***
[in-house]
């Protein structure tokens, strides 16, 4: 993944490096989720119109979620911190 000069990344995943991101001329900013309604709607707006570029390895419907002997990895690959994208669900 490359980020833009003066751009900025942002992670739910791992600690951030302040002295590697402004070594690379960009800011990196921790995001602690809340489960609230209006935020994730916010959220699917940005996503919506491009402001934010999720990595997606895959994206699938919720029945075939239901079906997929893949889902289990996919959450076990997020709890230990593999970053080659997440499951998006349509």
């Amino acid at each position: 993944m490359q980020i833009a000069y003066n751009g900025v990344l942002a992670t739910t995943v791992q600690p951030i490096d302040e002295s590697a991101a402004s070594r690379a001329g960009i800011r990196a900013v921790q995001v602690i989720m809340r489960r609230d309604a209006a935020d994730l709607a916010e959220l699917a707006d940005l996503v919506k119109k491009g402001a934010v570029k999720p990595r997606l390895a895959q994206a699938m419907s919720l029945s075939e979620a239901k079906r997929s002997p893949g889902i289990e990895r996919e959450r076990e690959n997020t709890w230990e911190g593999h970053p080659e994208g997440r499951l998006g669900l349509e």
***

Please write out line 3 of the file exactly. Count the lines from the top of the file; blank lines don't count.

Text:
């Amino acid at each position: 993944m490359q980020i833009a000069y003066n751009g900025v990344l942002a992670t739910t995943v791992q600690p951030i490096d302040e002295s590697a991101a402004s070594r690379a001329g960009i800011r990196a900013v921790q995001v602690i989720m809340r489960r609230d309604a209006a935020d994730l709607a916010e959220l699917a707006d940005l996503v919506k119109k491009g402001a934010v570029k999720p990595r997606l390895a895959q994206a699938m419907s919720l029945s075939e979620a239901k079906r997929s002997p893949g889902i289990e990895r996919e959450r076990e690959n997020t709890w230990e911190g593999h970053p080659e994208g997440r499951l998006g669900l349509e």